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Queen Elizabeth II begins visit to Jamaica

Tuesday, February 19, 2002

KINGSTON, Jamaica -- Queen Elizabeth II arrived Monday on a visit to Jamaica, where she remains ceremonial monarch but citizens are increasingly questioning their centuries-old ties to the crown.

She was met on a red carpet at Kingston's international airport by Prime Minister P.J. Patterson and Gov. Gen. Howard Cooke, the Jamaican who performs the largely symbolic role of representing the queen here.

Cannons fired the 21-gun salute reserved for heads of state, and then a military band played Jamaica's national anthem as the queen inspected members of an honor guard in scarlet dress uniforms.

The 75-year-old monarch, who is accompanied by her husband, Prince Philip, is on a journey that will also include visits to the former colonies of Canada and Australia.

The visit follows the death of her sister Princess Margaret, whose funeral was Friday.

During the three-day visit here, the queen likely will hear from all sides in the discussion over Jamaica's links to the crow. Many consider the symbolic ties an outdated colonial hangover.

Patterson no longer wants Jamaican legislators to swear an oath of allegiance to Elizabeth when they are sworn into Parliament, which the queen is to address Tuesday.

"I cannot think of anyone who does not feel a sense of discomfort at being obliged to swear allegiance to a foreign monarch," he said last year in proposing a constitutional amendment.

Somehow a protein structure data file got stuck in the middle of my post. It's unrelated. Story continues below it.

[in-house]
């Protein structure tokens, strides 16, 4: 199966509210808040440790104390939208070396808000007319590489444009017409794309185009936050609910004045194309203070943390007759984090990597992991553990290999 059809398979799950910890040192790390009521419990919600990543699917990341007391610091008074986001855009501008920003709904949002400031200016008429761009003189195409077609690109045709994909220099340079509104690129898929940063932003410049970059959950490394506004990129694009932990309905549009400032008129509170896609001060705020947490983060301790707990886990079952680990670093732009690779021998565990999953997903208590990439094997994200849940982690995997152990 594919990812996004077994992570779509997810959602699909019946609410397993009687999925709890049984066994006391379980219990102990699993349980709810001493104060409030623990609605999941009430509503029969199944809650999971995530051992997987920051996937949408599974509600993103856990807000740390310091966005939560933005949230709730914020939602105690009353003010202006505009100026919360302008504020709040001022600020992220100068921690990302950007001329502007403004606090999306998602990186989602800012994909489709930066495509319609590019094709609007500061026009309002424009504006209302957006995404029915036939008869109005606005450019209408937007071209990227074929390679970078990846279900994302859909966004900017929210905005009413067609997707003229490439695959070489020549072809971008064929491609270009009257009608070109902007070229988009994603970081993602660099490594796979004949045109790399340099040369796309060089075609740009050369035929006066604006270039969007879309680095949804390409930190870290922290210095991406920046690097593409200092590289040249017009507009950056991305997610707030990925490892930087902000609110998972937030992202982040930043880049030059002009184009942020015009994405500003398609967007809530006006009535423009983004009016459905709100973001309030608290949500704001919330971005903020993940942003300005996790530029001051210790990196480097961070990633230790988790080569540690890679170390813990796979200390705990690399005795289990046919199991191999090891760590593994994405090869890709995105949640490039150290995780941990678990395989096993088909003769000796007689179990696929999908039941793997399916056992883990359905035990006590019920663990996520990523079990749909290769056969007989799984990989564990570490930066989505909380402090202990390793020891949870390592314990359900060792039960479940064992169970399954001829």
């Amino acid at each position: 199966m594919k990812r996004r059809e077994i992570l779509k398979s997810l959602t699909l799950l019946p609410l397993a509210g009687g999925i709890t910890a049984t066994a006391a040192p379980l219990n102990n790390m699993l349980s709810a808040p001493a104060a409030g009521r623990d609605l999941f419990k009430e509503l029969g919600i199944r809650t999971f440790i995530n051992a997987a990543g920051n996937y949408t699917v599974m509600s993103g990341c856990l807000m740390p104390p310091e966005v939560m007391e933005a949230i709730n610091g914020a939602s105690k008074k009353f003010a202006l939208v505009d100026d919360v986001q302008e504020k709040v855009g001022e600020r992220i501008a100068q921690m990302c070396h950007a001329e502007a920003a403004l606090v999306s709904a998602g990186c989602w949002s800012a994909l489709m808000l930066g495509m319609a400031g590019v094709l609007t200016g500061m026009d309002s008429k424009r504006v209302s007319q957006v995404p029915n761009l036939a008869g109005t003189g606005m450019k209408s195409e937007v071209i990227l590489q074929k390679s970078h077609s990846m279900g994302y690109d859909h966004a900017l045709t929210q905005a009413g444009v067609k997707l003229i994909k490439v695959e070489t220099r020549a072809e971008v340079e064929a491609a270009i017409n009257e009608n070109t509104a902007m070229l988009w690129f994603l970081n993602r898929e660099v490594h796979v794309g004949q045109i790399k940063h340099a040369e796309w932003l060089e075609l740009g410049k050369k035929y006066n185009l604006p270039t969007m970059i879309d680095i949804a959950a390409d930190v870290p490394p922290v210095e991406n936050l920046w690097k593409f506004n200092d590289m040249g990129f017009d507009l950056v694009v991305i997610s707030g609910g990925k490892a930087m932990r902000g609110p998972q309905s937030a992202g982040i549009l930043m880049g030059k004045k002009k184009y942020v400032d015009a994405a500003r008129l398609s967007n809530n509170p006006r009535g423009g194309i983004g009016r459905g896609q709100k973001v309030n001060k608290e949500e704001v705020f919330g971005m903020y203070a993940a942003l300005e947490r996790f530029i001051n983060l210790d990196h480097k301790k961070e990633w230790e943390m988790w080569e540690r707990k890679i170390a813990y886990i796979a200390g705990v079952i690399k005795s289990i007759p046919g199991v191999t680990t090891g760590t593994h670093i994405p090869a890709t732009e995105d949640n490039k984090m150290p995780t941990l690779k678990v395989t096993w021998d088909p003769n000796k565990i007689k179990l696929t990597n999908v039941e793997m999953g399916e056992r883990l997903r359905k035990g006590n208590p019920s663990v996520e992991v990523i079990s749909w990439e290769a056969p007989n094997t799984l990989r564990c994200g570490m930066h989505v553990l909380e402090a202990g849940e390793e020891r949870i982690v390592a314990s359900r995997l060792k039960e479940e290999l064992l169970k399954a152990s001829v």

Other Jamaicans remain loyal to the crown.

"I think we should try and maintain as close a relationship as possible with England," said Rohan Burnett, a 32-year-old security guard. "It's our mother country," he said.

WWI vet waited for her

A similar sentiment came Friday from a World War I veteran waiting to meet the queen at National Heroes Park, where famous Jamaicans are buried, including some executed by the British for an 1865 insurrection.

Eugent Clarke, 107, said: "I feel very proud to see her because she is from England, and England is my mother country."

Clarke got to shake the monarch's hand briefly Monday, after she touched a wreath at a memorial honoring war victims.

A rain shower began as the queen arrived, forcing many of the veterans to plop brightly colored handkerchiefs or bags on their heads. The queen stayed only about 10 minutes without greeting hundreds who stood in the rain to see her.

Annmarie Gray, 27, also held out hope that the royal visit somehow would improve life in Jamaica: "It's nice to see her one more time here. But I would like to know what she's doing for us," she said. "I don't see anything that Britain is doing for Jamaica"

on neighborhood, said he couldn't wait to see the queen.

"I want her to take me back to England," he said. "There are bad people here and everything is corrupt. I want to leave."

Annmarie Gray, 27, also held out hope that the royal visit somehow would improve life in Jamaica: "It's nice to see her one more time here. But I would like to know what she's doing for us," she said. "I don't see anything that Britain is doing for Jamaica"


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